Study reveals how stress can curb eating desire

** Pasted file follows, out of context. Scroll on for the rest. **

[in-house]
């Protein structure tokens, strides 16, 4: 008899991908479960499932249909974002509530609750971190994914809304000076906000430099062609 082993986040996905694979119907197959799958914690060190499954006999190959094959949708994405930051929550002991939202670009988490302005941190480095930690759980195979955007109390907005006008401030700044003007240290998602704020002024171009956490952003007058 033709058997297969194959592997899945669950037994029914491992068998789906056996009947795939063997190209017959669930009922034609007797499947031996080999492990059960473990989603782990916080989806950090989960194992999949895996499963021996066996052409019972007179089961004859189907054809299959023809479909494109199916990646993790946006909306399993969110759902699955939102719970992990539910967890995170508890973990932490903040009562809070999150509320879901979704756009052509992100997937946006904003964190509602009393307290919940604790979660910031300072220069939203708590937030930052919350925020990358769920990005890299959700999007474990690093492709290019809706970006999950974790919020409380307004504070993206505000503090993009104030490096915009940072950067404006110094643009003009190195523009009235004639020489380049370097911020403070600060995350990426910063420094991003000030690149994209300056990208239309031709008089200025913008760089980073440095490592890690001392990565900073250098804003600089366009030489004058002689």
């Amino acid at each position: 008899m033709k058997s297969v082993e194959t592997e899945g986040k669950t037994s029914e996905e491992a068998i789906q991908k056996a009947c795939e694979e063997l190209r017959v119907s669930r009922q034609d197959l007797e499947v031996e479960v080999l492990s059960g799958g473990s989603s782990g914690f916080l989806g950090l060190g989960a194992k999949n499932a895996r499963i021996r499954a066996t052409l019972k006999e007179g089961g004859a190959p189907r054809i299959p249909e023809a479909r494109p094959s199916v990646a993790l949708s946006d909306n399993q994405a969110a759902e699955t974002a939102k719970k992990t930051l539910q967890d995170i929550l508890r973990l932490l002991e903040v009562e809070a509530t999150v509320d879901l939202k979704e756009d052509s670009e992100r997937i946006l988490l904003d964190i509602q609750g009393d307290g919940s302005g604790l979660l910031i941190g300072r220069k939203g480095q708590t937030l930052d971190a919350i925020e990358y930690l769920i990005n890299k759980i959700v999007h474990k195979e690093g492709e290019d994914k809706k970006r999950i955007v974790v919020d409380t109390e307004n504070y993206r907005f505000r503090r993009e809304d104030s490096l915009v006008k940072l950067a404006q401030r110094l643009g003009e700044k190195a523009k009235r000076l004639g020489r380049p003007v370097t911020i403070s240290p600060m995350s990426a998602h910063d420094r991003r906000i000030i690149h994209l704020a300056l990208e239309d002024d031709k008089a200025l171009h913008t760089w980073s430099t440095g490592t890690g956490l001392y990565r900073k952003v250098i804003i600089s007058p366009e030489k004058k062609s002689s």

Researchers have discovered a neurocircuit in mice that, when activated, increased their stress levels while decreasing their desire to eat. The scientists believe their research could aid efforts to develop treatments for a serious eating disorder called anorexia nervosa, which has the highest mortality rate of any mental disorder, according to the National Institute of Mental Health. People with anorexia nervosa avoid food, severely restrict food, or eat very small quantities of only certain foods. Even when they are dangerously underweight, they may see themselves as overweight. Because mice and humans have similar nervous systems, Tong, the Cullen Chair in Molecular Medicine at UTHealth, believes their findings could shed light on the part of the human brain that regulates hunger. According to the study published in the journal, 'Nature Communications' the investigators believed they are among the first to demonstrate the role of this neurocircuit in the regulation of both stress and hunger. While previous research has established that stress can both reduce and increase a person's desire to eat, the neural mechanisms that act on the regulation of eating by stress-related responses largely remain a mystery.